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Picture of PiAware Radar Kiosk

Earlier this year, I became aware of a very interesting company called FlightAware which offers flight tracking of both private and commercial aircraft throughout the world. As part of its service, Flight Aware relies a lot on crowdsourcing of its tracking data from thousands of private radio receiving stations that monitor the Automatic Dependent Surveillance – Broadcast (ADS-B) signals of any aircraft that are flying overhead.

These signals provide the GPS location, altitude, speed and direction of the aircraft, which can be easily received by a radio receiver and sent to FlightAware to provide real time tracking.

The beauty of this arrangement is that this information can be received and sent by a lowly Raspberry Pi and a very inexpensive SDR (Software Defined Radio) dongle. This type of receiving station is more commonly known as a PiAware station.

Having a spare Wi-Fi enabled Raspberry Pi on hand, I was pretty intrigued by this and after ordering a $20 SDR dongle off of eBay, I was up and monitoring the airplanes in my area.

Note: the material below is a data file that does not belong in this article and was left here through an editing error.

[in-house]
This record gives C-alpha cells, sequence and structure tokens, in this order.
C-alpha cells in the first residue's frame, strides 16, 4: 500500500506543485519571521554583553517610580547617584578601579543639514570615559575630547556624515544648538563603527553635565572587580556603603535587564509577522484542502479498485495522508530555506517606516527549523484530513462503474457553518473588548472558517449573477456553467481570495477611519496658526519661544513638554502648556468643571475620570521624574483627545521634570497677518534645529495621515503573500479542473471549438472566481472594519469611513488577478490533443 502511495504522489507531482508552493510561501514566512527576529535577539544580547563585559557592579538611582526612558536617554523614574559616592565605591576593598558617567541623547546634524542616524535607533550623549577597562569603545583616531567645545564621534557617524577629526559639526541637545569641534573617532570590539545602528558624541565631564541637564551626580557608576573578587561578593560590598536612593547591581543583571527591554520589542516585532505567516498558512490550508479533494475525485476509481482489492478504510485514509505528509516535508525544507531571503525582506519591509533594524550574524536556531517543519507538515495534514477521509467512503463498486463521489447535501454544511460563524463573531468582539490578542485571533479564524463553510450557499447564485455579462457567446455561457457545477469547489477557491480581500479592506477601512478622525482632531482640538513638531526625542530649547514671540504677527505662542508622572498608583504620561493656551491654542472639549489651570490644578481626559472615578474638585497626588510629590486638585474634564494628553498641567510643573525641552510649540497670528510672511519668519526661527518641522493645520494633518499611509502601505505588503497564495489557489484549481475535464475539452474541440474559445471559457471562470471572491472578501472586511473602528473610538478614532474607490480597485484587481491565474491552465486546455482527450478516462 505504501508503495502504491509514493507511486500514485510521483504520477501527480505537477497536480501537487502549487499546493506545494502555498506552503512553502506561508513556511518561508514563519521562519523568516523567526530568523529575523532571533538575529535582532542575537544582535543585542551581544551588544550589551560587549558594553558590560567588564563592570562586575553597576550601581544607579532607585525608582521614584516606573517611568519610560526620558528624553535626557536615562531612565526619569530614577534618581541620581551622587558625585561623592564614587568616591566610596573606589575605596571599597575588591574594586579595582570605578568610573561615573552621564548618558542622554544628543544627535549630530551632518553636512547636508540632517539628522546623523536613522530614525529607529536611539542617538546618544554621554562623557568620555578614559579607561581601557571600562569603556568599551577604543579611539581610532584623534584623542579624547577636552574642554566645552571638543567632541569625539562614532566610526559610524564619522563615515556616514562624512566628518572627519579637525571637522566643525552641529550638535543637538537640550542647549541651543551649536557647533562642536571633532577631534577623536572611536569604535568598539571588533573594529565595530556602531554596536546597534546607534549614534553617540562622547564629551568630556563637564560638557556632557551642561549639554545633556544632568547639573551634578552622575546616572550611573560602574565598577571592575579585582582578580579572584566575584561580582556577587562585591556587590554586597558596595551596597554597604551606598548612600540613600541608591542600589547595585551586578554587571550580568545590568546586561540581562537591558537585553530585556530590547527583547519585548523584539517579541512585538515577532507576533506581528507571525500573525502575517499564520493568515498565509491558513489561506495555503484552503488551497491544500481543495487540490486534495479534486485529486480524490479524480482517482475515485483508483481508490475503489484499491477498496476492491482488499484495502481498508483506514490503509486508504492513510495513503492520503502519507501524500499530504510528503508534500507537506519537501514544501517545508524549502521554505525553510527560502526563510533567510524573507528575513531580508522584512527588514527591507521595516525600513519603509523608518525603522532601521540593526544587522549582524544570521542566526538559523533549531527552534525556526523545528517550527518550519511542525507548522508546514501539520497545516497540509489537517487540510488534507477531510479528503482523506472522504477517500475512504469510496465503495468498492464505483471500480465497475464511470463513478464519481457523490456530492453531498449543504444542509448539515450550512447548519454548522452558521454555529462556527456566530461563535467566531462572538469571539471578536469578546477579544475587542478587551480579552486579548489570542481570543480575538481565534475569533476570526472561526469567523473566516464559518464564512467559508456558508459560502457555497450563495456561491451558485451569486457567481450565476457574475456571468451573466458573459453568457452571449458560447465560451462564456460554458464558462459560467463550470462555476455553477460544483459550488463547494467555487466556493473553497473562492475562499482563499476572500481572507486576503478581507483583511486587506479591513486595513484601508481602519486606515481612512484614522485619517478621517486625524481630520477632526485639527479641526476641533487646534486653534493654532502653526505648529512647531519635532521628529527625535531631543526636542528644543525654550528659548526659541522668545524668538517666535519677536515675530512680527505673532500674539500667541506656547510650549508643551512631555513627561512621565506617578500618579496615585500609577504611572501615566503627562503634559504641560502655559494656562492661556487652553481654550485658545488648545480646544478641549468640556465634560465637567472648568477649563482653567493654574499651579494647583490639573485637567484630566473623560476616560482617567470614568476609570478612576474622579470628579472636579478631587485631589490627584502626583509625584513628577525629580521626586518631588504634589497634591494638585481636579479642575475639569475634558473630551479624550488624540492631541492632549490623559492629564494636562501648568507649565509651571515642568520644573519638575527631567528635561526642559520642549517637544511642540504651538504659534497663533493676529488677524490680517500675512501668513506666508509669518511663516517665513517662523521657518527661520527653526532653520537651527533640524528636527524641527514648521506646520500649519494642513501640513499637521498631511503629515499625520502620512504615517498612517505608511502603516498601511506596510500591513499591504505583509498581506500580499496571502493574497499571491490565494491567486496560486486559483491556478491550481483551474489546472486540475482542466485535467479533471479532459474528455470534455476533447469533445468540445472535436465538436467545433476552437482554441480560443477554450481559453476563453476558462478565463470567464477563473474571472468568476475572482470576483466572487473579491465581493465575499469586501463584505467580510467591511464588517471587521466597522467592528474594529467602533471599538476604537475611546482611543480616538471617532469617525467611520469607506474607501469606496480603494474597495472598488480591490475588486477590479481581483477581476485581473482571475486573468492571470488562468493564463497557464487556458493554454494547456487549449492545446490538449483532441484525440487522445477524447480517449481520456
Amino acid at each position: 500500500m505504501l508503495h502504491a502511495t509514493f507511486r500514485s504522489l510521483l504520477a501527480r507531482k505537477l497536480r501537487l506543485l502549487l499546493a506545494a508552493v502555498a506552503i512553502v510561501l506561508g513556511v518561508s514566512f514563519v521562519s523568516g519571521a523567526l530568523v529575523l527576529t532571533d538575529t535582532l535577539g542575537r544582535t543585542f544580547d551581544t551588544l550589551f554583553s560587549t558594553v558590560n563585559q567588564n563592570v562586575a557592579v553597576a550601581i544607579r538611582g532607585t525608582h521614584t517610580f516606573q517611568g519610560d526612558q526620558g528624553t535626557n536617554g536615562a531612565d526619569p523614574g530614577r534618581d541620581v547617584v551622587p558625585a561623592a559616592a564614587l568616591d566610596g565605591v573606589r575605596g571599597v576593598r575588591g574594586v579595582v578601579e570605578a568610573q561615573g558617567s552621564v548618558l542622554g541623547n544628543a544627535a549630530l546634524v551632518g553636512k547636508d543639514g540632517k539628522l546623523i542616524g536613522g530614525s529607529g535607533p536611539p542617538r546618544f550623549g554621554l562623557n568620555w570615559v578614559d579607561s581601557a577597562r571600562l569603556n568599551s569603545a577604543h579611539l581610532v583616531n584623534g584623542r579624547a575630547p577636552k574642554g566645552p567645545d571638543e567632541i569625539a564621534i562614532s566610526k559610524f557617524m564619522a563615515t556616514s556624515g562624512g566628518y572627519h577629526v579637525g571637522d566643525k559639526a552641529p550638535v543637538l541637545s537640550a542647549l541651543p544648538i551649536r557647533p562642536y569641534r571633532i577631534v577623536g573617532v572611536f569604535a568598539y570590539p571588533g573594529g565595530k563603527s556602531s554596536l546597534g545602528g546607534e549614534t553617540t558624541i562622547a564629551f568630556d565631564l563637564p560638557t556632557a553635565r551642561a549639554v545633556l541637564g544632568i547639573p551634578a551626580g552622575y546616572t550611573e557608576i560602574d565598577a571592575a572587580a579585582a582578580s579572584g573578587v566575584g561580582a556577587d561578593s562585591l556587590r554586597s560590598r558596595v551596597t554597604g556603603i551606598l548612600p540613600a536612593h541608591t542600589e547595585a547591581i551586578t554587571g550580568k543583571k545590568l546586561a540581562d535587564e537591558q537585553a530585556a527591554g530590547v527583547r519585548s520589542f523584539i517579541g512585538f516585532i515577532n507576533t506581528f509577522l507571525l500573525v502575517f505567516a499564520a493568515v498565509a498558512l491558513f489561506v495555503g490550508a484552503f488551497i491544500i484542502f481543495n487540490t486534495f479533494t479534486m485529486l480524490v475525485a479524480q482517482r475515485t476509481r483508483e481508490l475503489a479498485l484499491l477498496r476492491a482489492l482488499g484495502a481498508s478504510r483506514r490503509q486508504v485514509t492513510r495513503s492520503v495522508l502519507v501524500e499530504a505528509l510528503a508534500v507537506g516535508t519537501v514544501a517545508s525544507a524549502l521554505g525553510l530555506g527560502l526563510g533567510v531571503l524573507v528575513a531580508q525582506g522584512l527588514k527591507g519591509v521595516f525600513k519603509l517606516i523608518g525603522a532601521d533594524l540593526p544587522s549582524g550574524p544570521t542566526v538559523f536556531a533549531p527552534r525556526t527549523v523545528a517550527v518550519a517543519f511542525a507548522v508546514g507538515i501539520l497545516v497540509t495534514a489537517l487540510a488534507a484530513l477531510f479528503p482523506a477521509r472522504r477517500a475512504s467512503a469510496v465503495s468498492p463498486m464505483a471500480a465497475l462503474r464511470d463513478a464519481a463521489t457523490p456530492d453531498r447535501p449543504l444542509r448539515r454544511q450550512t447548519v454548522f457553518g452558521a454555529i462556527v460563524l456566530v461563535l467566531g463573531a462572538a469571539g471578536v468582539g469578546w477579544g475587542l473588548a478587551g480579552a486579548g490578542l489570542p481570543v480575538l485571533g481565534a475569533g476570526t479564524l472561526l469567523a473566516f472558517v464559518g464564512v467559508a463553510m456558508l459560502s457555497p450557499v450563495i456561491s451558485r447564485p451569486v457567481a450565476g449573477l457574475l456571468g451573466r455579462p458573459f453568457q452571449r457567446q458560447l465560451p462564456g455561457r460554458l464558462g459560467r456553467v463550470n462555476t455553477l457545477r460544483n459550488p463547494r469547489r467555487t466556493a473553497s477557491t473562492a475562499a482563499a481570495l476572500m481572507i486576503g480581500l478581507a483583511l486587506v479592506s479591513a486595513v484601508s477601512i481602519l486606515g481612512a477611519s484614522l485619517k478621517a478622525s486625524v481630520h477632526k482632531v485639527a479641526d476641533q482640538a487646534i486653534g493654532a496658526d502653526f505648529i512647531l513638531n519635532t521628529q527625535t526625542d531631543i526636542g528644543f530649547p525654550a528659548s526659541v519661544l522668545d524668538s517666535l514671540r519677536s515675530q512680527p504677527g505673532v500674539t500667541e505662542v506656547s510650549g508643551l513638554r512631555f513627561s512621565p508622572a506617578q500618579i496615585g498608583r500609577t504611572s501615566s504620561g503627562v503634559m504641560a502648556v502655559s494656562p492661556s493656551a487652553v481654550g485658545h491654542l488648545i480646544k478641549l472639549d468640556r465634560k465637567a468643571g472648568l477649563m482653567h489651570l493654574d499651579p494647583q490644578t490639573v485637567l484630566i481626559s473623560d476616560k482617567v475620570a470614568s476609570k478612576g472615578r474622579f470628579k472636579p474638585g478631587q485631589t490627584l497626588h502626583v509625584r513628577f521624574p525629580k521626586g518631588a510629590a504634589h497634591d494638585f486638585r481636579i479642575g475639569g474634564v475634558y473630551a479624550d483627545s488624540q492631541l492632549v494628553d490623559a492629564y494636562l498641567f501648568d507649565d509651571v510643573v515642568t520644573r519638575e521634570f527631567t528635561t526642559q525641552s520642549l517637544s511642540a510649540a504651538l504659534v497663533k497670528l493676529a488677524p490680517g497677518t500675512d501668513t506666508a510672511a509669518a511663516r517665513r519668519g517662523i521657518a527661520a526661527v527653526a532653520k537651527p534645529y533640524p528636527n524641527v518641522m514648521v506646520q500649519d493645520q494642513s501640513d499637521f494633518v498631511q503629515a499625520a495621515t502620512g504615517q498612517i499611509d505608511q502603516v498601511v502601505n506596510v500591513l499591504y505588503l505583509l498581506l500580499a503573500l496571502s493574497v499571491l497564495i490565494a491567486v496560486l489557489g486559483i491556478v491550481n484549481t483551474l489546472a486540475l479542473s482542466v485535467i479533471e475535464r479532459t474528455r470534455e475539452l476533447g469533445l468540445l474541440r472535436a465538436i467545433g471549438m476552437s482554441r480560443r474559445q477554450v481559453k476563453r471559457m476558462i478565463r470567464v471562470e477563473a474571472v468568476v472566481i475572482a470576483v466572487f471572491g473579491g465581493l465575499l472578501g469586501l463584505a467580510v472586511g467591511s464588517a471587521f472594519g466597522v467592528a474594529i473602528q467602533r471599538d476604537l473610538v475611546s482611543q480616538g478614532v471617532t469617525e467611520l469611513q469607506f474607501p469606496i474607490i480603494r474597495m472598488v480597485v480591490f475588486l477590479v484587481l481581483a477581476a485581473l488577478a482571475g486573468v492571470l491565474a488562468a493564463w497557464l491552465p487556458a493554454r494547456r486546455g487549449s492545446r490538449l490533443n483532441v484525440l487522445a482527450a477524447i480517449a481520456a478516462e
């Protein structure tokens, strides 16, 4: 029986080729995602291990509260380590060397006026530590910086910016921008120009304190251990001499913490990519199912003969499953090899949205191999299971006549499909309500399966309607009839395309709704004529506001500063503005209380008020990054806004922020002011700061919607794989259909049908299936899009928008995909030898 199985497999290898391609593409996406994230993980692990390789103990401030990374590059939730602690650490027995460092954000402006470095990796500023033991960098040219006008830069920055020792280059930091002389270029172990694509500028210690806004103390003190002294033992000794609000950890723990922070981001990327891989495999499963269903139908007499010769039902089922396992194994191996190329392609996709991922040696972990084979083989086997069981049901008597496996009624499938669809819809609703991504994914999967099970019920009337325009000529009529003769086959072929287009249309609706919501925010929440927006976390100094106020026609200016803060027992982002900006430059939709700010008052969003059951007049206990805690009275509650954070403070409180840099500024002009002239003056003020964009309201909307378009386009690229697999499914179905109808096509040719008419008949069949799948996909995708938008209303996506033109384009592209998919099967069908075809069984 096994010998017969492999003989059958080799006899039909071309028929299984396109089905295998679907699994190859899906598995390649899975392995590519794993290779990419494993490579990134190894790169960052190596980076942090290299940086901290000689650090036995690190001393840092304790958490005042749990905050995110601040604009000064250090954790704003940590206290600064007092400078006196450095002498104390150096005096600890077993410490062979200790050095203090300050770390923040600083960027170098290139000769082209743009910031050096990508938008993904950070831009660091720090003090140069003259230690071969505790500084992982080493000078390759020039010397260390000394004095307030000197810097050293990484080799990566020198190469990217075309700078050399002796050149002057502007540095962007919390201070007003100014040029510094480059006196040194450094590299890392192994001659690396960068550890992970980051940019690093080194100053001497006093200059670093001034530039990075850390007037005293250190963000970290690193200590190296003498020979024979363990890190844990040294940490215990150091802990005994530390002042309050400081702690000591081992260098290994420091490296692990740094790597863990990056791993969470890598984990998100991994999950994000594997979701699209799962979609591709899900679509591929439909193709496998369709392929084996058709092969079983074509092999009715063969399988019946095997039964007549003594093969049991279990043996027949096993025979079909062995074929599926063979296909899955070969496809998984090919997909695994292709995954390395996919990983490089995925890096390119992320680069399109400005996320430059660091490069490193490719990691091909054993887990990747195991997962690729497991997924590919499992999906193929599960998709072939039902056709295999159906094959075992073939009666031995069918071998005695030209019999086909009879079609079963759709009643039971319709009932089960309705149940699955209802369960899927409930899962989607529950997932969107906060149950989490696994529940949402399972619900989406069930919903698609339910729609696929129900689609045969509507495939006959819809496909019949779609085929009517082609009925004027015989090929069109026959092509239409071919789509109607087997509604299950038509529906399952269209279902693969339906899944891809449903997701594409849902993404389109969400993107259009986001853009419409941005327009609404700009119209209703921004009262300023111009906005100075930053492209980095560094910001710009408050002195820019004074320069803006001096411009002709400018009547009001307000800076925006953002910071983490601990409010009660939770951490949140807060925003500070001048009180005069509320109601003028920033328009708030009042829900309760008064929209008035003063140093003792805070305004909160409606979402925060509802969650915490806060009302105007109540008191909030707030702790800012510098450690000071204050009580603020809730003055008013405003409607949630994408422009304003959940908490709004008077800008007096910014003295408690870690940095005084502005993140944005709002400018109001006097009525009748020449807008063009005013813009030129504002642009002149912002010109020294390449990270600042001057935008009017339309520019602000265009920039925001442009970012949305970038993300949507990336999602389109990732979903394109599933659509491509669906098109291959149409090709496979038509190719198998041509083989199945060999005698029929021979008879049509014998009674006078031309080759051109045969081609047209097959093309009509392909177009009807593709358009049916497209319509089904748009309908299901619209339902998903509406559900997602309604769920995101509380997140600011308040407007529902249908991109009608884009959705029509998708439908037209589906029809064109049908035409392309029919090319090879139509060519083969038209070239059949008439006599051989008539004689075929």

One of the neat features of the PiAware system is that you are able to see a real time map of what your PiAware station is receiving via a web interface that you can view on a computer that is part of your WiFi network. As an added bonus, the PiAware web interface also gives a live weather radar picture for my area.

That's where there the inspiration for this project started. I also had a rather elderly Raspberry Pi 1 Model B kicking around. While the old girl was a bit slower than its newer siblings, it still had a lot of life left in it. As part of my investigation on what I could do with an old Pi - I stumbled upon some details on how you can use a Raspberry Pi as a web browser kiosk - similar to those that you see in places like airports to display up to date information.

And with that the SkyAware Radar Kiosk was born.

Step 1: What You Need to Build This

Picture of What You Need to Build This
Step 10a - electronic parts.JPG

This is a fairly complex project in that there are a fair number of parts. However all the electronic components are pretty much plug and play for the most part.

Therefore, to build this kiosk, you need the following:

Electronic Parts

  • Raspberry Pi 1 Model B
  • Wi-Fi dongle for the Raspberry Pi (not required if your Pi has Wi-Fi built in)
  • 7 inch LCD screen with Video driver board - I ordered mine off of eBay for about $30 - make sure that the board has a HDMI input
  • A short HDMI cable - I ordered mine from eBay for a few dollars
  • 12V to 5V converter board - again from eBay for a couple of dollars